I sort of think those people who go on and on about how much “better” (that is, those people who get all judgmental and whatnot) natural birth is are sort of like those people who go on and ON about running a marathon. Look, I *KNOW* I could run marathon. Anyone can, in fact, if you are wiling to walk for however long you need to. And barring the health/medical emergency stuff, anyone can give birth naturally. So what? I don’t WANT to run a marathon & feel I have nothing to prove — I am fit, healthy, and athletic — so WTF do I need to run a marathon for?

    I feel the same way about the whole natural birth thing. I just don’t want to do it; don’t see how or why it’s necessary; and f-ck anyone else who feels superior to me because I don’t want to have a natural birth.

    Or run a marathon.

  197. Michelle on July 29th, 2009 5:22 pm

    Sheilah -

    I chose a drug free birth because I didn’t want to expose my unborn child to drugs in-utero (obviously if I needed it to save her life because of complications I would have NO problem with it), and I thought it would be better for the both of us to go without. I was also concerned about the cascade of interventions that can sometimes be caused by an epidural. I didn’t NEED an epidural. It hurt like hell, but I endured it because I thought it was the right thing to do. That is brave.

    I don’t understand how that compares to having unmedicated brain surgery at all. Brain surgery is not a naturally occurring event. You would surely pass out from the pain because your body would not be releasing endorphins at the same levels. And, there is no baby involved to be concerned about when making pain management choices.

  198. .303 Bookworm on July 29th, 2009 6:41 pm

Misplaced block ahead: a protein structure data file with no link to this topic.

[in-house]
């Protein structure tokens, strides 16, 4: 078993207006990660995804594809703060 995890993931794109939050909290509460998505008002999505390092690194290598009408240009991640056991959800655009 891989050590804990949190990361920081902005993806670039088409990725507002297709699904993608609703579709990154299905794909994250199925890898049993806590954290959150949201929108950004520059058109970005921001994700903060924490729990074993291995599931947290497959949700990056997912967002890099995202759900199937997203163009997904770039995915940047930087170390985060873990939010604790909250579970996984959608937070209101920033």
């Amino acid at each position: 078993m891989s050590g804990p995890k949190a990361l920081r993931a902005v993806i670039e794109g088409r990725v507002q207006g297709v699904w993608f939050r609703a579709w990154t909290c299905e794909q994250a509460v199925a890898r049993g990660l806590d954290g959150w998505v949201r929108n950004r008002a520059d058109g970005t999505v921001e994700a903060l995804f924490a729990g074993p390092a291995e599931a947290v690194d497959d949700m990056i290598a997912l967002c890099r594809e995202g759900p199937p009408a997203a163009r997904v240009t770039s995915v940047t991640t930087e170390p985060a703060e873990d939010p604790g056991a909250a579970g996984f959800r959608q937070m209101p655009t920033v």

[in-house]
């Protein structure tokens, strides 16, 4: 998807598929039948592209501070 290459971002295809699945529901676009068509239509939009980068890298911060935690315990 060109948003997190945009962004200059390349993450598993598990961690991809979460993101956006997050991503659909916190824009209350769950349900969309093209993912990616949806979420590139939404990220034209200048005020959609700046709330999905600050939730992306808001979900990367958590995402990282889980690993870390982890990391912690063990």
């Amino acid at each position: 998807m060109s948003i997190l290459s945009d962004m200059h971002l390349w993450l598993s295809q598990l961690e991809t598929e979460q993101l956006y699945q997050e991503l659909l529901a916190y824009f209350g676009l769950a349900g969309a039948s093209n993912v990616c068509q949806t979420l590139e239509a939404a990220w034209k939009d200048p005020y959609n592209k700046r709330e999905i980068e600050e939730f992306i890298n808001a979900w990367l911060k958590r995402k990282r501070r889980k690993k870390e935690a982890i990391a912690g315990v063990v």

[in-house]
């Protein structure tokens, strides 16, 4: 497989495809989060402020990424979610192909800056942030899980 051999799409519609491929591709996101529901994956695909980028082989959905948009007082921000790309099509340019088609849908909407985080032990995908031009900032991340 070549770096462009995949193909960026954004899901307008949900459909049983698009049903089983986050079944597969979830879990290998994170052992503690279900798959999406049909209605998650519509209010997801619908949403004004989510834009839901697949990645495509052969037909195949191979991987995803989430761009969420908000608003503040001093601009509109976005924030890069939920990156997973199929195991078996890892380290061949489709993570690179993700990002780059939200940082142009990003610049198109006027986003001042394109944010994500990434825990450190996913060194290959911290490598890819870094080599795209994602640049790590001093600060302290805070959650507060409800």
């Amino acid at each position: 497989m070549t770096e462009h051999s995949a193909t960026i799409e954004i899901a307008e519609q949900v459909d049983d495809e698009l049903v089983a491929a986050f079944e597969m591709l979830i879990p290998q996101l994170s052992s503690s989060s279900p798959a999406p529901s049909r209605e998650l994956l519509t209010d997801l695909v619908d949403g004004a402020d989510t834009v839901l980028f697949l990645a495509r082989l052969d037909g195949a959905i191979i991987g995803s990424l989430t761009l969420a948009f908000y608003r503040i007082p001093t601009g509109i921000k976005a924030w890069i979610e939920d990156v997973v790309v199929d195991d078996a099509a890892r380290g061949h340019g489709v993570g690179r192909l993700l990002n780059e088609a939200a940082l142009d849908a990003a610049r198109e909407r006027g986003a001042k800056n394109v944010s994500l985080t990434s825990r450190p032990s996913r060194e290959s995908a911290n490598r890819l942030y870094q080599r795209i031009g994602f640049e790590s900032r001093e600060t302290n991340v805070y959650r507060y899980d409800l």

Speaking as someone who’s never had a child I can’t understand why it matters. I mean, I get that you’d have a vision of how you’d want it to go and all that but really, when does life ever follow that path?

    My two thoughts on the matter:
    1. I’m thankful the wonderful mothers in my life did whatever it took to get themselves and their babies safely through the process. Only a couple of generations back we would have lost many of them.
    2. The really brave bit is not how they ‘birth’ but the fact that you brounght them here and will be responsible for their health, safety, nurturing, growth and development for the next 15-40+ years. I mean WOW! That’s scary!

    Well done you!

  199. Lesley on July 29th, 2009 9:06 pm

    I think it takes immense bravado to carry a baby for 9 months. Come on…it’s sometimes uncomfortable (or downright painful), we look sometimes goofy (and sometimes beautiful), we feel freaking silly (okay, maybe that was just me), I felt like my ribs were cracking, etc. It’s like a 9 month marathon. So, regardless of how that little babe comes out, I think you (and all of us) are all superwoman.

    That being said, I went down the path of natural childbirth. My choice, but it was important to me. But, I initially went down that path more because of MY control issues. Oh yea, I really hate being told what to. (Yea, I’m nuts…I just hate being told to just lay back and..)

    It was tough (I contemplated beating my head against a wall) and I’m glad I was able to go natural, and I felt amazing after. But, I think it’s all pretty small potatoes when it compares to the 9 month pregnancy and then trying to figure out how to take care of and then not screw up this little person.